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Holes: Author Louis Sachar’s 1999 BGHB Fiction Award Speech

In Holes, Stanley Yelnats assumes his position among unlikely but likable folk heroes of mythic proportion. The author presents a sophisticated, satisfying, surreally realistic mystery–tall tale in a place where past and present intersect. —1999 BGHB judge Maria B Salvadore

holesThis is great. It is very gratifying to be recognized by the Boston Globe and Horn Book. I feel especially rewarded being here in New England at this time of year. Holes was inspired by my dislike of the hot Texas summer. It is now autumn in Texas. According to the newspaper, the projected temperature in Austin today is 93 degrees. We have our fall color as well. Brown. You don’t know the pleasure I get just putting on a jacket. Or maybe you do.

As I was writing the novel, I identified with my main character, Stanley Yelnats, who had to dig a hole each day, five feet deep and five feet wide under the blazing Texas sun. Most days I too felt like I was struggling for no apparent reason.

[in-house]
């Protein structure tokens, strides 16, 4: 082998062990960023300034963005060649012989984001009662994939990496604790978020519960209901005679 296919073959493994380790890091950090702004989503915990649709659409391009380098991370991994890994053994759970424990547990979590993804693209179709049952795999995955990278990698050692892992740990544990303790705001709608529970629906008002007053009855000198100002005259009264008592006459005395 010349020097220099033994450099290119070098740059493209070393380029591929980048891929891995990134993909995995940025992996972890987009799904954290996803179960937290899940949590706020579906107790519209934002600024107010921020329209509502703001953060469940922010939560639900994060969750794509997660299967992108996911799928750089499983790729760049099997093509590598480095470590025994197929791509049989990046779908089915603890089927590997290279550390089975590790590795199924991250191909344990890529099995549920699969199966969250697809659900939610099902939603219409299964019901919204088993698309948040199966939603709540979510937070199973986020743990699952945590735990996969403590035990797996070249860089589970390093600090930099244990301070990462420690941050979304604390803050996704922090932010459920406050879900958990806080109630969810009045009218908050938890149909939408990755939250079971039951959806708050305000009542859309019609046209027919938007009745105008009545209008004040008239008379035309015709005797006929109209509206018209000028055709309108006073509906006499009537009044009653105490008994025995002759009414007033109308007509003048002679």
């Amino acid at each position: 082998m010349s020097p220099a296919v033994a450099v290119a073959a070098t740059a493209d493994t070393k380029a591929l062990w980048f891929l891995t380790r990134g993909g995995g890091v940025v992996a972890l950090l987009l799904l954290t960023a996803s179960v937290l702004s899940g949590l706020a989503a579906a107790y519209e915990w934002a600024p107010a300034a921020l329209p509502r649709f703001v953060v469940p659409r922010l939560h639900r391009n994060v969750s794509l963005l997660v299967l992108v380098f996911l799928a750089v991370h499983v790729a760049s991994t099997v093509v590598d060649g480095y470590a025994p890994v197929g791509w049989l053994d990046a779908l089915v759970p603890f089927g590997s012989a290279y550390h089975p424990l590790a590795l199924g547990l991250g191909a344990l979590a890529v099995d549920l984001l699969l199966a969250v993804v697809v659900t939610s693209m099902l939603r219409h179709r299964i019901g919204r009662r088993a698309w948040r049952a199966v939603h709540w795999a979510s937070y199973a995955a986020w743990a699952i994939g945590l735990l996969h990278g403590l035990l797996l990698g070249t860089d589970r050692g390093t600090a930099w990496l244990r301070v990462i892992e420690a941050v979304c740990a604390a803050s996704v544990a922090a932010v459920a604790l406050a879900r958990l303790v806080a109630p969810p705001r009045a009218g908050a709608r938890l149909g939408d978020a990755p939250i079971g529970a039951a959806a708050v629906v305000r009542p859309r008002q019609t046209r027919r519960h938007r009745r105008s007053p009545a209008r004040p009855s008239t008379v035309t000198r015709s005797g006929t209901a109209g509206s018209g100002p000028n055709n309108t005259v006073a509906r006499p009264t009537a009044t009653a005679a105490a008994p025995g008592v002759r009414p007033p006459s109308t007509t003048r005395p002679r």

It occurs to me now that Stanley was sentenced to Camp Green Lake for eighteen months, which was exactly how long it took me to write Holes. I arbitrarily chose the length of his sentence early on. Maybe on some unconscious level, I knew how long it would take.

I’m carrying this comparison a bit too far. All things considered, I would rather be writing than digging. My office is air-conditioned. But most days it was hard to believe I’d ever finish the book, let alone receive the accolades that I’ve now received.

I want to thank the judges for selecting Holes as the winner of this year’s award for fiction. And let me take this opportunity to also thank and recognize everyone at Farrar, Straus and Giroux, especially my editor Frances Foster, whose advice and support has been invaluable.

Louis Sachar received the 1999 Boston Globe–Horn Book Fiction Award for Holes (Foster/Farrar). From the January/February 2000 issue of The Horn Book Magazine.

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